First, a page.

The Economics of Sharing
Sitting on last week’s panel of the London Bloggers Meetup, there were quite a few if I’m honest testing questions posed to me and the other panellists. We looked at tax responsibility in the internet age, selling out to “the enemy” and whether the sharing economy was all that new after all. But one question stood out for me for its questioning of what often goes as an excepted edict, namely; Is it in fact a good thing that collaborative companies like Hire Space are helping the little guy compete against the big bad multi-national?
My initial answer was a certain yes, but then I began to think some more, because indeed it does make social sense to want to give a small local business your cash rather than next door’s MegaHugeShop, but does it make economic sense? Does supporting a small business over a large enterprise help support the stability and progression of our national, or should I say shared, economy?
I did some digging, I could remember figures from a long ago Economics course which suggested it was the case, but what were these figures and how convincing were they, this is what I found.
There is as you may suspect a plethora of research papers on this topic, and on the top-line the economic answer very much supports what our social intuition tells us, small companies are great for the economy; they are inextricably linked to entrepreneurship and have historically been driving forces of employment and income growth (see Thurick and Wennekers, 2004). But this doesn’t answer the bigger question that we were being asked, do small businesses provide disproportionate benefits to key economic outcomes?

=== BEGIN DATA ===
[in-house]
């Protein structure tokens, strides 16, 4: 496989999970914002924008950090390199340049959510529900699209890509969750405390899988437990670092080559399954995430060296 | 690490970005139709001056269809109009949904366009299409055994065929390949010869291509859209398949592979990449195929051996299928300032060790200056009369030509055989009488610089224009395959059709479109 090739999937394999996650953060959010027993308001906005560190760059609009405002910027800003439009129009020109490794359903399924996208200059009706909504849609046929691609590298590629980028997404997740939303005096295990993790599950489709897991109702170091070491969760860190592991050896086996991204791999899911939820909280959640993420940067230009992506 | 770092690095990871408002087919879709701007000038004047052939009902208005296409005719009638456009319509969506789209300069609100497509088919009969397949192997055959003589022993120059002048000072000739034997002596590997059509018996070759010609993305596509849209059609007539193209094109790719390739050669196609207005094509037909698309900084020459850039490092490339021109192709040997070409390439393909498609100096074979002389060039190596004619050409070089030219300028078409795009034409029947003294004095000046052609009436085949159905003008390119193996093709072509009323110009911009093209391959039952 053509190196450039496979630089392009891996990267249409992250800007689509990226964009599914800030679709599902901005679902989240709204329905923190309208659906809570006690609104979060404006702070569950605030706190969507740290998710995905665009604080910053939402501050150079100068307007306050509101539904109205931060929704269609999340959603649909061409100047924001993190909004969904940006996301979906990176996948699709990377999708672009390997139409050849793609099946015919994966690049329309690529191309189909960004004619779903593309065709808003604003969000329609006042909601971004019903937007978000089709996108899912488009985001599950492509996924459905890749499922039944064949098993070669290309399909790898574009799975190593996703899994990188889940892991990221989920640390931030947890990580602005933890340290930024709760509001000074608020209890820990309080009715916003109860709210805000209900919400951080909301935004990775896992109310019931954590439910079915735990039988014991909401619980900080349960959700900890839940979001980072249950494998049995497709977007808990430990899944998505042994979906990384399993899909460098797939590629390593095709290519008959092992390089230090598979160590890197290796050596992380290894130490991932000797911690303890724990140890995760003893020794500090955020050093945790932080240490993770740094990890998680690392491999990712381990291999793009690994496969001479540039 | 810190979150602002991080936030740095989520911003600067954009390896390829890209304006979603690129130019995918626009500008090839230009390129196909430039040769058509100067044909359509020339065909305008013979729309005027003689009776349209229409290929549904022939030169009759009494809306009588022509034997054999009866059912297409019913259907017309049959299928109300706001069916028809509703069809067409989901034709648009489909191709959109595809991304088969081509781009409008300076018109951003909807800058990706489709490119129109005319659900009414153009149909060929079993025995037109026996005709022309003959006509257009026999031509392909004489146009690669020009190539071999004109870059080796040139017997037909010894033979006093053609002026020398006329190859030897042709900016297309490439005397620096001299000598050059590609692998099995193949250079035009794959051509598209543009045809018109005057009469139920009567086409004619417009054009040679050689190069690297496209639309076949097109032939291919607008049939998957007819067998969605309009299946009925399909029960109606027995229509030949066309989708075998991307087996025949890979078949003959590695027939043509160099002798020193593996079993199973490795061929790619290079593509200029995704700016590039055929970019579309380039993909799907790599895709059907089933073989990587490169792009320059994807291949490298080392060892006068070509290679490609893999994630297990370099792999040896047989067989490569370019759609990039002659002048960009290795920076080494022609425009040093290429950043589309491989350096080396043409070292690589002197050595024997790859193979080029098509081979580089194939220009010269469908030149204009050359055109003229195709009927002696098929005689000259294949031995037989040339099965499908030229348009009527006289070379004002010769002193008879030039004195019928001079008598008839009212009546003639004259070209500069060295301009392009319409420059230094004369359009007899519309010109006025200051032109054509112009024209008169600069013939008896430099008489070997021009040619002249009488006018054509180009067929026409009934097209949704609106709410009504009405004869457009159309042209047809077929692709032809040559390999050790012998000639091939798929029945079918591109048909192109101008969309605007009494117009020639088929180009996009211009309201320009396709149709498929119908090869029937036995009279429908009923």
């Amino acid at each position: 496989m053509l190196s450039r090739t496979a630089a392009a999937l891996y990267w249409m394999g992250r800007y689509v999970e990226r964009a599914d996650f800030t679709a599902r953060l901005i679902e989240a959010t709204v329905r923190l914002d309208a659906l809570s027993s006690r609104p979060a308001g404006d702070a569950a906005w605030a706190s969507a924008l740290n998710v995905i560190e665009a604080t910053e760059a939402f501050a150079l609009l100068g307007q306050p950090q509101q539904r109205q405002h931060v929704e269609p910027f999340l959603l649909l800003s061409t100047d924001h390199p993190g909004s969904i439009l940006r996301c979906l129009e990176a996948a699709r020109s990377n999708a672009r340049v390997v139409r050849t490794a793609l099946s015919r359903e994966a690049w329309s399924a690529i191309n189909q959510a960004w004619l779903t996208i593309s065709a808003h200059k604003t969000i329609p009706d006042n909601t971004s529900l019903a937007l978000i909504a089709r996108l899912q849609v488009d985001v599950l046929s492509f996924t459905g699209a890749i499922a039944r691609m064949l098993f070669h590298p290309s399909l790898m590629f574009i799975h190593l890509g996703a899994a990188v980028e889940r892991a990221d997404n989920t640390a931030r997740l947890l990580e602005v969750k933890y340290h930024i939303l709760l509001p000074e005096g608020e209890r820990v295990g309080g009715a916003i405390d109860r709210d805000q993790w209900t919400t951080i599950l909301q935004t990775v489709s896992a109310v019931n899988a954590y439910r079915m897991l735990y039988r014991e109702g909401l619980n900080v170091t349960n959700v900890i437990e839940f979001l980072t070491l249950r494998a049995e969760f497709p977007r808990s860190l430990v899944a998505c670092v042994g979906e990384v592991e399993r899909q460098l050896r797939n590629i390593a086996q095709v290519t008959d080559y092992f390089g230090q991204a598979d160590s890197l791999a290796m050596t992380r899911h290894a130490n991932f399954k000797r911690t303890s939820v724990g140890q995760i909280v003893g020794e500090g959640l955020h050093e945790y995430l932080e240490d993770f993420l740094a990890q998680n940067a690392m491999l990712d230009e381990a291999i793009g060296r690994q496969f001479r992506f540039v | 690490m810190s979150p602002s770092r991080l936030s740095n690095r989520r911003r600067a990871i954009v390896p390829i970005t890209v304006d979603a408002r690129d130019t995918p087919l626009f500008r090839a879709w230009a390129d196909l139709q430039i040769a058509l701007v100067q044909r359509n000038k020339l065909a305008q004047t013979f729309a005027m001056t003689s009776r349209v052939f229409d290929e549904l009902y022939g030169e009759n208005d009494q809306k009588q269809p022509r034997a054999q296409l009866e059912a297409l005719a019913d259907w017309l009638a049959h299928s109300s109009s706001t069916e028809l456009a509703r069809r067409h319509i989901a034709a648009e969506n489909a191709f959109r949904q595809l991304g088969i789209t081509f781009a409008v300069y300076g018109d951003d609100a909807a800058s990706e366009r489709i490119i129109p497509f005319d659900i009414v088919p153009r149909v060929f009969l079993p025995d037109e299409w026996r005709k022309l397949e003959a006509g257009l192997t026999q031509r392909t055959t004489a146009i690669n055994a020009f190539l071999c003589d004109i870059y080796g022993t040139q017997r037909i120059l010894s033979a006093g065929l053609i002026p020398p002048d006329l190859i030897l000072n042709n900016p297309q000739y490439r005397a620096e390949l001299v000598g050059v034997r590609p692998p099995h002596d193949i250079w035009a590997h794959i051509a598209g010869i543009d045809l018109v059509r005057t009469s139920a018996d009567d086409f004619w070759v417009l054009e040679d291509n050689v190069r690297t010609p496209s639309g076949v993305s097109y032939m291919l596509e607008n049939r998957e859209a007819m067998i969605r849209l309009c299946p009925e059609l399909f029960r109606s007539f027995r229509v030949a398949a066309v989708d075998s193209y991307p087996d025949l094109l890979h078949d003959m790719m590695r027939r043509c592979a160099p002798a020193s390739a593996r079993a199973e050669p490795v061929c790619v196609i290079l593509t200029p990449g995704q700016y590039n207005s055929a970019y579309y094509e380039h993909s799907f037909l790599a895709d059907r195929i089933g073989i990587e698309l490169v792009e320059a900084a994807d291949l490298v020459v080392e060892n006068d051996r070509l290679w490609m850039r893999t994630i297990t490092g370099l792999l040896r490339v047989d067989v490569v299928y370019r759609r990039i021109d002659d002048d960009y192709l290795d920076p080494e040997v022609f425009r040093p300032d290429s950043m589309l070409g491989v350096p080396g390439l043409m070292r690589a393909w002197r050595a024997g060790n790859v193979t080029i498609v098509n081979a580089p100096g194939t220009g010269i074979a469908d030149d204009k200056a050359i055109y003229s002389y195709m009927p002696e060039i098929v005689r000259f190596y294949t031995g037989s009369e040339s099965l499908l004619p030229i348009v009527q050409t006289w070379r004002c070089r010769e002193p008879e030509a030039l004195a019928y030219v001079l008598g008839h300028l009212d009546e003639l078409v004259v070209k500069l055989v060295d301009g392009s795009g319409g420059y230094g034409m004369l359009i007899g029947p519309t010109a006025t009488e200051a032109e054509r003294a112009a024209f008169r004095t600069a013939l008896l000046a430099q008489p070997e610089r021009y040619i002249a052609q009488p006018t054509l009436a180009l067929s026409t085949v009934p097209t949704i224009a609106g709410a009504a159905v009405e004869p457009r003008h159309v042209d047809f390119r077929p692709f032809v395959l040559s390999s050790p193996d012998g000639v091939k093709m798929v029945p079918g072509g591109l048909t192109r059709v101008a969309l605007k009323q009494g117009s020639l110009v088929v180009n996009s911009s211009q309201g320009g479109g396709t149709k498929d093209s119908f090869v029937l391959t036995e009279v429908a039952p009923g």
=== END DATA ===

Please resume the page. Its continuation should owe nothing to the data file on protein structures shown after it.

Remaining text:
To answer this I delved a little deeper and came across a 2010 UK Government report on what is needed for future Economic Growth. The paper agrees with our last reference that small businesses “drive economic growth by stimulating innovation” but, and here’s the magic, it also made the important addition that small businesses make a “disproportionate” contribution to the key economic variable of job creation.
Brilliant, but can we put a number to the words I hear you ask? Well yes, yes we can! A Dutch research group backed by European communities looked at quantifying this type of statement and came back with the following; “between 2002 and 2010, 85% of total employment growth was attributable to SMEs” and what’s more SMEs have been shown to increase employment at a higher rate than large enterprises outstripping their growth by 0.5% a year. A pretty staggering feat for “the little guy”!
So there you have it, the meat to my previously spurious answer. And now, I hope you’ll join me in a raucous, heartfelt and entirely collaborative, “long live the little guy!” Because, by the sound if it, he’ll probably be our next boss.
Mine, yours, everyone’s.